Explore the Legends of Pele the Fire Goddess
Origins of the Legends of Pele
An ancient Hawaiian deity that continues to hold a special significance in traditional Hawaiian culture, Pele is the Fire Goddess of Hawaii, ruler of fire, lightning, volcanoes, wind, and creator of all the Hawaiian Islands.
According to some accounts, the Polynesian goddess of the volcano was born in Honua-Mea in Tahiti to Haumea, an ancient Earth goddess and Kane Milohai, creator of the sky, earth, and heavens. One of thirteen children, Pele was exiled to the Hawaiian Islands by her father due to her legendary volcanic temper.
Pele’s oldest brother, Kamohoali’i, gave her a mighty canoe in which her and several of her siblings could travel across a great expanse of the seas. Her battles with her sister Namakaokahai, the sea goddess, made their journey rife with struggle. Pele carried her favorite sister, Hi’iaka, in an egg to the Hawaiian Islands, where she became the first Hawaiian-born descendent of the Pele family.
Pele’s Creation of Hawaii
Once she and her party arrived in the Hawaiian Islands, she used her pa’oa (or o’o) stick on Kauai, penetrating the Earth to the core, but was attacked by Namakaokahai. She fled to Oahu, digging fire pits that can be seen in the craters around the island. Pele then created volcanic features on Molokai before going to Maui and originating the volcano Haleakala.
The volcanic activity on Maui again attracted Namakaokahai, where she once again fought Pele. Pele was torn apart by her sister, leaving her bones to form a hill on Kahikinui in Maui, while her spirit moved on to the Island of Hawaii. Pele’s death resulted in her becoming a god, making her home on the Big Island and digging her eternal fire pit in Halemaumau Crater atop Kilauea Volcano. Many of Pele’s siblings also reside on the Big Island, such as Poliʻahu, the Hawaiian goddess of snow who lives atop Mauna Kea.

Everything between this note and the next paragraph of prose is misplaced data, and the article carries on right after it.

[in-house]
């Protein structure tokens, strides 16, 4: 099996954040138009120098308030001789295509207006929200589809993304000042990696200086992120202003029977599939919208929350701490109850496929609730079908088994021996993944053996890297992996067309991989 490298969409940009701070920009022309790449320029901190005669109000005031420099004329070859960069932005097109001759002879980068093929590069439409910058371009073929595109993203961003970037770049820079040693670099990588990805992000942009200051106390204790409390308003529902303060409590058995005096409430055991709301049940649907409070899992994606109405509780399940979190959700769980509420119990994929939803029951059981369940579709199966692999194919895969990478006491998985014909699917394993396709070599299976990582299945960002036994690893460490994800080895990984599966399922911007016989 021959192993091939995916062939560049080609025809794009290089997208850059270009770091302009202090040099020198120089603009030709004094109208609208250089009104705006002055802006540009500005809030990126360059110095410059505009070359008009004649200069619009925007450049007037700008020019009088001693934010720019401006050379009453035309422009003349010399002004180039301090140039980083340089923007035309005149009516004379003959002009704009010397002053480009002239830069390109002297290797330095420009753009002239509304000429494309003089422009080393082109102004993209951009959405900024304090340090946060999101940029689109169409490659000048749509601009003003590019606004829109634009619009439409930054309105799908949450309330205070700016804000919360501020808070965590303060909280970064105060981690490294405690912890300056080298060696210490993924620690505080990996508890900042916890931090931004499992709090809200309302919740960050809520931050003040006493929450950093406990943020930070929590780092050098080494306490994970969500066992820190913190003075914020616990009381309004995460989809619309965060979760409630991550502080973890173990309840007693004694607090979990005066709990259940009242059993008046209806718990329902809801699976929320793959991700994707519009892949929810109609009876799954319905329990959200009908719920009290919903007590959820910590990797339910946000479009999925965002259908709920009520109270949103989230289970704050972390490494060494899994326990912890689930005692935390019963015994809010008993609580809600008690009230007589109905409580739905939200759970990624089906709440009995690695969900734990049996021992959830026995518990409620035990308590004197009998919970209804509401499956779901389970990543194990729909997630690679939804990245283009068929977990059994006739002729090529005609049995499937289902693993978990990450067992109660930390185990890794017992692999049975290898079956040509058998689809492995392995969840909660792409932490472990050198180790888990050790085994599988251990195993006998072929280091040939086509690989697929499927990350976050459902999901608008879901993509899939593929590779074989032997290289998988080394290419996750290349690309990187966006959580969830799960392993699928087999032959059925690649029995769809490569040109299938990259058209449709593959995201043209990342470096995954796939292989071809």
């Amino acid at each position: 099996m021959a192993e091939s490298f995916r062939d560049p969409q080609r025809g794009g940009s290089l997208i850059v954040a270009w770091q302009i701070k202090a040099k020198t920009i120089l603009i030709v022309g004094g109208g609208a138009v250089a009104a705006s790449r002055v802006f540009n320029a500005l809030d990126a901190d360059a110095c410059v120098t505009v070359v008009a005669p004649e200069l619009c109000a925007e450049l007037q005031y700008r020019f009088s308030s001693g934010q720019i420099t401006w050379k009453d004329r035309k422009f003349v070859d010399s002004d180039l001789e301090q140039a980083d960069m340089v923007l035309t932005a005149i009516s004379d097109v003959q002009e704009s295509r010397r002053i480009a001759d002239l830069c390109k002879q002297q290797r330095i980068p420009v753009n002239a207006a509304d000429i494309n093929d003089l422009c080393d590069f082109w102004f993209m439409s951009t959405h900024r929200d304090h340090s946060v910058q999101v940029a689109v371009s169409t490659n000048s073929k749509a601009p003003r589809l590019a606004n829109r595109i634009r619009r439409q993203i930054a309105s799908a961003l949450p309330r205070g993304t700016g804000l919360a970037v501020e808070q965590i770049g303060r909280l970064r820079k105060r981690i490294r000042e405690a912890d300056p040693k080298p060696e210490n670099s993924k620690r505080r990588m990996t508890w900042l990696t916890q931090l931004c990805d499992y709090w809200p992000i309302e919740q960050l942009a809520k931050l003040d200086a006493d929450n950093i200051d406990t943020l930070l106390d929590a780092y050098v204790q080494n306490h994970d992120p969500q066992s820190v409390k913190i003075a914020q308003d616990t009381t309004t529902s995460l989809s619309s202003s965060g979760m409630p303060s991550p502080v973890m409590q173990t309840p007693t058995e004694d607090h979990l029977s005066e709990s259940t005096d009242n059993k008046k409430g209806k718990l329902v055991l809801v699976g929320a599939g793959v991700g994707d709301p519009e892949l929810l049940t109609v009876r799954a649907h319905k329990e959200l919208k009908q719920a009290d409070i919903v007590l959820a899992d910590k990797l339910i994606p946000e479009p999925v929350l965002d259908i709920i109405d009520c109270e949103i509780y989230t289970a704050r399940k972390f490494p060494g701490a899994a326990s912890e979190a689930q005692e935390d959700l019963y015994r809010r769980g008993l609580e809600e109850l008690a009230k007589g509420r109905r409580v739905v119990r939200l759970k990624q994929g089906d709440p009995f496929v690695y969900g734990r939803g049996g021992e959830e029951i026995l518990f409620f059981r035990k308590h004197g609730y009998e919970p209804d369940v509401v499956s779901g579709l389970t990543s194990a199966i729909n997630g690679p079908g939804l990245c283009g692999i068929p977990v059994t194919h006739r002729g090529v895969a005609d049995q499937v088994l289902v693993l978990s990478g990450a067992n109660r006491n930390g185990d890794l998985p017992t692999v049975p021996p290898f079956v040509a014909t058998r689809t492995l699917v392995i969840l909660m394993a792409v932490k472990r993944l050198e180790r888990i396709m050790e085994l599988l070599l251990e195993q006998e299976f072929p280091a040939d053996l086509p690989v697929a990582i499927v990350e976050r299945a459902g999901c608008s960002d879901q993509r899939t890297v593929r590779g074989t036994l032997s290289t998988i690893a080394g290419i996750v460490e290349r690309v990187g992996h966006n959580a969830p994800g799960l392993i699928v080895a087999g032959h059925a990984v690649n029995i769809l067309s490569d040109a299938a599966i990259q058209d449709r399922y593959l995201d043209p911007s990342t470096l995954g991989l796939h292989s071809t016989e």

Hawaiian Relationship with Pele and the Volcanoes
Throughout Hawaii, one can see evidence of the reverence ancient and modern Hawaiians hold for Pele. Portraits of the deity are found at the Thomas A. Jaggar Museum at Hawaii Volcanoes National Park as well as throughout the many galleries and historic sites on the Big Island. Hula halau, or hula groups, will often hold ceremonial dances and offerings to Pele as a form of respect and to honor her power, hoping for protection against her might.
Furthermore, photographers and lava viewers sometimes see glimpses of Pele in volcanic eruptions, but evidence of Pele’s final form are found throughout the Big Island. Known as Pele’s Hair, these tiny, hardened strands of volcanic glass around the active craters are formed when lava splatters and is pulled into thin fragments by the wind.
While she’s perhaps never been seen by human eyes, the power and presence of Pele is evident throughout the Big Island’s volcanic regions, and as with other important Hawaiian legends, the areas she inhabits should be treated with great respect.